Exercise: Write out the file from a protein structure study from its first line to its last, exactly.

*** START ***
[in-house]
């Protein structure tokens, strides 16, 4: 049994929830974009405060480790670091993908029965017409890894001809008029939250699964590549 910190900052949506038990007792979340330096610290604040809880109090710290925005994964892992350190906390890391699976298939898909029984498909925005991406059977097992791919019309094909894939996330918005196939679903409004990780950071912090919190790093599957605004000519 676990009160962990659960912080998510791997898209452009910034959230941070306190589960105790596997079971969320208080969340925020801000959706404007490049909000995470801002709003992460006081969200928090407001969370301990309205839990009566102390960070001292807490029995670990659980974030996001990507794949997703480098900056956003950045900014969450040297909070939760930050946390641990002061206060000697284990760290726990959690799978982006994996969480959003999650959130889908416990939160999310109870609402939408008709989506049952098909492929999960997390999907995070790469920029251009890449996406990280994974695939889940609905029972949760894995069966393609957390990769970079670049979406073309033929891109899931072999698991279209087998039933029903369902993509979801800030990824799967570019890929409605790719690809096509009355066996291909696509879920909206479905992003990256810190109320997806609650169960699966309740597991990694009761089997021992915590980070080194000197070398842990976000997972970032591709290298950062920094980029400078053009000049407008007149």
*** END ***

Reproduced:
[in-house]
């Protein structure tokens, strides 16, 4: 049994929830974009405060480790670091993908029965017409890894001809008029939250699964590549 910190900052949506038990007792979340330096610290604040809880109090710290925005994964892992350190906390890391699976298939898909029984498909925005991406059977097992791919019309094909894939996330918005196939679903409004990780950071912090919190790093599957605004000519 676990009160962990659960912080998510791997898209452009910034959230941070306190589960105790596997079971969320208080969340925020801000959706404007490049909000995470801002709003992460006081969200928090407001969370301990309205839990009566102390960070001292807490029995670990659980974030996001990507794949997703480098900056956003950045900014969450040297909070939760930050946390641990002061206060000697284990760290726990959690799978982006994996969480959003999650959130889908416990939160999310109870609402939408008709989506049952098909492929999960997390999907995070790469920029251009890449996406990280994974695939889940609905029972949760894995069966393609957390990769970079670049979406073309033929891109899931072999698991279209087998039933029903369902993509979801800030990824799967570019890929409605790719690809096509009355066996291909696509879920909206479905992003990256810190109320997806609650169960699966309740597991990694009761089997021992915590980070080194000197070398842990976000997972970032591709290298950062920094980029400078053009000049407008007149």